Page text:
Yesterday, I presented a talk to the Flintshire U3A with an audience of c. 35, presenting the ‘Smiling Abbot’ monument. The audience were very appreciative and had many questions following my explanation of how this fabulous early 14th-century effigial grave-slab was rediscovered in 2016. It is unique to Wales, and perhaps Britain, commemorating a Cistercian abbot in this medium, and with a distinctive smile too. The results of my researches, supported by David Crane, Gillian Smith and Aaron Watson, were published late last year online in the Archaeological Journal.  They joined vol. 175 part 1 in January 2018. You can see Aaron’s 3D scan of the slab here.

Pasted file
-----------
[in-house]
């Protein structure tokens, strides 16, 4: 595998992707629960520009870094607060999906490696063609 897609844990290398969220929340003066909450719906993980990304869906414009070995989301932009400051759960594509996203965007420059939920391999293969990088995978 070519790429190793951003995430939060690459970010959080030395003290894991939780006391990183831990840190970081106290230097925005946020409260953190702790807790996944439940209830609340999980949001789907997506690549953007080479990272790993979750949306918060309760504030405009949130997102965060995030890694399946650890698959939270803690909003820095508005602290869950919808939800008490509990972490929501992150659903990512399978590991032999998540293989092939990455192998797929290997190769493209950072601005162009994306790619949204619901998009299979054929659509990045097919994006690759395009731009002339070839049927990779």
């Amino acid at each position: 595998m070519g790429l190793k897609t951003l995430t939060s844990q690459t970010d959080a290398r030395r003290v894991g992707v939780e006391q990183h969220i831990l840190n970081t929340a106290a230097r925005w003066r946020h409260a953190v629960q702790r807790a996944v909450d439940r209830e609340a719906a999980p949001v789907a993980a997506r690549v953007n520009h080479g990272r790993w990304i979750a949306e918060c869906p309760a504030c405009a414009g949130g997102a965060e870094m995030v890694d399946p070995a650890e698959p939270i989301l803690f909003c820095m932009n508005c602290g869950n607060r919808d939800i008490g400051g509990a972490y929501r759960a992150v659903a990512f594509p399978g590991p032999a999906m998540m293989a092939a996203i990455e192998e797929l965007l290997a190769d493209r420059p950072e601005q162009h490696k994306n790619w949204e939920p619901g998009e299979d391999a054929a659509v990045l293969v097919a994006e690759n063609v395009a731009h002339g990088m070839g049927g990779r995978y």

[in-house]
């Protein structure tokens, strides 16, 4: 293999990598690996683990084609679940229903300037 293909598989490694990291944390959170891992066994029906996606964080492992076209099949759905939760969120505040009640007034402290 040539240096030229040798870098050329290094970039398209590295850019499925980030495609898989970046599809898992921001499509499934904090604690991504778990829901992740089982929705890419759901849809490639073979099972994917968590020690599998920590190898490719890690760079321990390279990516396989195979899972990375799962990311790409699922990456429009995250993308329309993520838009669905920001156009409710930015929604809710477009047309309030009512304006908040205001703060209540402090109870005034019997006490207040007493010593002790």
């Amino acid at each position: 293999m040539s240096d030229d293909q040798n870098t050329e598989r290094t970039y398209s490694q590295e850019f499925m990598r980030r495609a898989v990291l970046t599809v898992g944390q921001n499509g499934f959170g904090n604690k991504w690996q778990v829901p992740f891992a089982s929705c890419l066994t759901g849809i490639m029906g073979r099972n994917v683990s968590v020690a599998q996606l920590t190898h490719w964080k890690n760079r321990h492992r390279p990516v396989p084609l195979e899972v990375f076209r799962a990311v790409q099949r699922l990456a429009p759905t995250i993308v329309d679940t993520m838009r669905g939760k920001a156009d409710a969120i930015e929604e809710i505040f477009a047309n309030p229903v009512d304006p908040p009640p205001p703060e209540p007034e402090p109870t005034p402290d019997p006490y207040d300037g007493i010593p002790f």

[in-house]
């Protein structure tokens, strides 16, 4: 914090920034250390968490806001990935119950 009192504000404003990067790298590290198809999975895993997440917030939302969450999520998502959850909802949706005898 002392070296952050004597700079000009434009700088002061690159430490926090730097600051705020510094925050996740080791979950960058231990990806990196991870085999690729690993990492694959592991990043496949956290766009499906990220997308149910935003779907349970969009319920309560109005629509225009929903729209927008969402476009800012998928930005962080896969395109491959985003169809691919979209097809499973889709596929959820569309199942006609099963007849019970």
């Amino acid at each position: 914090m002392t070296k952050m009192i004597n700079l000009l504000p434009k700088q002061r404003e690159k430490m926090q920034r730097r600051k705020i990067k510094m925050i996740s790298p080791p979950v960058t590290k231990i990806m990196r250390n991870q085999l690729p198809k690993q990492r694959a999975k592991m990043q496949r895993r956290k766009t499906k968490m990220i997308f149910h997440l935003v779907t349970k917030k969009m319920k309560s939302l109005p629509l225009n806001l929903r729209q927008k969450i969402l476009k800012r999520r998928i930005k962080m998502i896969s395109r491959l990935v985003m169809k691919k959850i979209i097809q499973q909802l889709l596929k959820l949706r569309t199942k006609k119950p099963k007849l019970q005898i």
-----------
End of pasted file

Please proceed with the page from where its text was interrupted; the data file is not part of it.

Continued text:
I came home from the talk to find to my delight that the postman had brought publication of this article, since it has now joined volume 175 of the Archaeological Journal for 2018. This is first volume of the Archaeological Journal to be published by my successor as Honorary Editor, Dr Lise-Marie Shillito.

Also in the same volume is another article I co-authored and published with Katy Meyers Emery. Titled: ‘A Place to Rest your (Burnt) bones‘, the article explores the significance of ‘mortuary houses’ in early Anglo-Saxon England and, again, came out online but now appears in print in volume 175.

Together, I’m delighted to see these two in print and together, thus wrapping up my ’17/’18 academic year nicely.